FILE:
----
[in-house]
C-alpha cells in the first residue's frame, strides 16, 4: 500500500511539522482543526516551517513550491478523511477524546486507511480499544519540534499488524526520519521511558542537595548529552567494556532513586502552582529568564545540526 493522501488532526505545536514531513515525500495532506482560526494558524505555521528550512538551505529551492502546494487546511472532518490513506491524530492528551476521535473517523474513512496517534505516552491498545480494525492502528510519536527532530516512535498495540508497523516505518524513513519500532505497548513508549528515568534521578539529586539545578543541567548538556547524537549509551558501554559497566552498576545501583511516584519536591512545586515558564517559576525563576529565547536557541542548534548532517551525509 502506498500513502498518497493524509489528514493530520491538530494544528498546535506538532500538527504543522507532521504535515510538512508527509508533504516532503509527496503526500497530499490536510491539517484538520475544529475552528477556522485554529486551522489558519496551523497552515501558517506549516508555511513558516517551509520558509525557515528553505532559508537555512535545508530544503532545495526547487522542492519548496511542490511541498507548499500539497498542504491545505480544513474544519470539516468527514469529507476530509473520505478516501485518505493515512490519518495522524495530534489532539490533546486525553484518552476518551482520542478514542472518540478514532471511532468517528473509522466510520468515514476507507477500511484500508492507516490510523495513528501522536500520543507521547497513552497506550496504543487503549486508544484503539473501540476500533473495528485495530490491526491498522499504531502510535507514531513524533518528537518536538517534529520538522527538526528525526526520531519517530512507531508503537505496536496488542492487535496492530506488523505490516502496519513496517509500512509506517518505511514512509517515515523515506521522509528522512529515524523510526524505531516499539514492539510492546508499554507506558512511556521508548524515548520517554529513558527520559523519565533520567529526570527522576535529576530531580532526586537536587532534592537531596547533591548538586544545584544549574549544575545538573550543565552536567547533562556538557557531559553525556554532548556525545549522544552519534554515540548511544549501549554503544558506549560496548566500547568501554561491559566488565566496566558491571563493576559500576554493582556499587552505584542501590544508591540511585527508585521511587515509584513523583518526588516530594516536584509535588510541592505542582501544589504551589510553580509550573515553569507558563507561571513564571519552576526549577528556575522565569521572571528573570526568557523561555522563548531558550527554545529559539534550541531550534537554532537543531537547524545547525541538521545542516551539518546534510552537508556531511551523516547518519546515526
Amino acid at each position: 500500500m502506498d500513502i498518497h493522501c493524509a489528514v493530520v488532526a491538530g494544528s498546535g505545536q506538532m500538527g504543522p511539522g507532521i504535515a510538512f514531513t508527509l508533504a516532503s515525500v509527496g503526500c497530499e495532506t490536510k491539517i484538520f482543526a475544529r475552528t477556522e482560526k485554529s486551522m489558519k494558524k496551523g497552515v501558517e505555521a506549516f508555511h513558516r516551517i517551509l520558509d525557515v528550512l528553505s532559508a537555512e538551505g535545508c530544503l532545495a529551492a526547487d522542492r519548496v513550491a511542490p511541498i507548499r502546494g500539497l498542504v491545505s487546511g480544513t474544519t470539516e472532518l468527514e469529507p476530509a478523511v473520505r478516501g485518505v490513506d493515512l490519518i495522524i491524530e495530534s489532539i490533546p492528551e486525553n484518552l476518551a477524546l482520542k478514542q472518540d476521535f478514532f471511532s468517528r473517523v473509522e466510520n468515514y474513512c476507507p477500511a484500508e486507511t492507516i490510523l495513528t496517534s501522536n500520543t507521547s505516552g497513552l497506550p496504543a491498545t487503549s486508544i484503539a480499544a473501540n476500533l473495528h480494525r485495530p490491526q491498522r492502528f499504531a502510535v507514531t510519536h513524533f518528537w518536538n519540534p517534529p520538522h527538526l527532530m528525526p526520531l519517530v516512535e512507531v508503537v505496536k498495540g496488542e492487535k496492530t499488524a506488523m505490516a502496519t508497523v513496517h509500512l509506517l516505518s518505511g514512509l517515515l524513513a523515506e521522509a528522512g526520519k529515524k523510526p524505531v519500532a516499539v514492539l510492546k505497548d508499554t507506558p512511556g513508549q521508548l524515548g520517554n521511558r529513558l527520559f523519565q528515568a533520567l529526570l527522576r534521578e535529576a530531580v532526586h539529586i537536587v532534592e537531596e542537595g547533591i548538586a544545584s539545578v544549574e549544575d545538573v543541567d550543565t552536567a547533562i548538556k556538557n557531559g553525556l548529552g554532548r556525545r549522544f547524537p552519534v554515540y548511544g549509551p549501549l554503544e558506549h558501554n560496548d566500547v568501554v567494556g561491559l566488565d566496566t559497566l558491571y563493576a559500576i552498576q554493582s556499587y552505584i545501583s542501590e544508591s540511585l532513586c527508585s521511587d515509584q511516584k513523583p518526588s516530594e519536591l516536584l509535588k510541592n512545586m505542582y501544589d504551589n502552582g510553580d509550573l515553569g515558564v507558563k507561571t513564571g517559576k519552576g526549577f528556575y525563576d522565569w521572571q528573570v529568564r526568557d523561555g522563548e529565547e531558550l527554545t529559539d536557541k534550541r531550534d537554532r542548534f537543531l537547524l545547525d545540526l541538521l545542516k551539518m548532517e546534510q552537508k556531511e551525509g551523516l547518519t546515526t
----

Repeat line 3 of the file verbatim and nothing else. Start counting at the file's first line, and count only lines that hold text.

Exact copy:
Amino acid at each position: 500500500m502506498d500513502i498518497h493522501c493524509a489528514v493530520v488532526a491538530g494544528s498546535g505545536q506538532m500538527g504543522p511539522g507532521i504535515a510538512f514531513t508527509l508533504a516532503s515525500v509527496g503526500c497530499e495532506t490536510k491539517i484538520f482543526a475544529r475552528t477556522e482560526k485554529s486551522m489558519k494558524k496551523g497552515v501558517e505555521a506549516f508555511h513558516r516551517i517551509l520558509d525557515v528550512l528553505s532559508a537555512e538551505g535545508c530544503l532545495a529551492a526547487d522542492r519548496v513550491a511542490p511541498i507548499r502546494g500539497l498542504v491545505s487546511g480544513t474544519t470539516e472532518l468527514e469529507p476530509a478523511v473520505r478516501g485518505v490513506d493515512l490519518i495522524i491524530e495530534s489532539i490533546p492528551e486525553n484518552l476518551a477524546l482520542k478514542q472518540d476521535f478514532f471511532s468517528r473517523v473509522e466510520n468515514y474513512c476507507p477500511a484500508e486507511t492507516i490510523l495513528t496517534s501522536n500520543t507521547s505516552g497513552l497506550p496504543a491498545t487503549s486508544i484503539a480499544a473501540n476500533l473495528h480494525r485495530p490491526q491498522r492502528f499504531a502510535v507514531t510519536h513524533f518528537w518536538n519540534p517534529p520538522h527538526l527532530m528525526p526520531l519517530v516512535e512507531v508503537v505496536k498495540g496488542e492487535k496492530t499488524a506488523m505490516a502496519t508497523v513496517h509500512l509506517l516505518s518505511g514512509l517515515l524513513a523515506e521522509a528522512g526520519k529515524k523510526p524505531v519500532a516499539v514492539l510492546k505497548d508499554t507506558p512511556g513508549q521508548l524515548g520517554n521511558r529513558l527520559f523519565q528515568a533520567l529526570l527522576r534521578e535529576a530531580v532526586h539529586i537536587v532534592e537531596e542537595g547533591i548538586a544545584s539545578v544549574e549544575d545538573v543541567d550543565t552536567a547533562i548538556k556538557n557531559g553525556l548529552g554532548r556525545r549522544f547524537p552519534v554515540y548511544g549509551p549501549l554503544e558506549h558501554n560496548d566500547v568501554v567494556g561491559l566488565d566496566t559497566l558491571y563493576a559500576i552498576q554493582s556499587y552505584i545501583s542501590e544508591s540511585l532513586c527508585s521511587d515509584q511516584k513523583p518526588s516530594e519536591l516536584l509535588k510541592n512545586m505542582y501544589d504551589n502552582g510553580d509550573l515553569g515558564v507558563k507561571t513564571g517559576k519552576g526549577f528556575y525563576d522565569w521572571q528573570v529568564r526568557d523561555g522563548e529565547e531558550l527554545t529559539d536557541k534550541r531550534d537554532r542548534f537543531l537547524l545547525d545540526l541538521l545542516k551539518m548532517e546534510q552537508k556531511e551525509g551523516l547518519t546515526t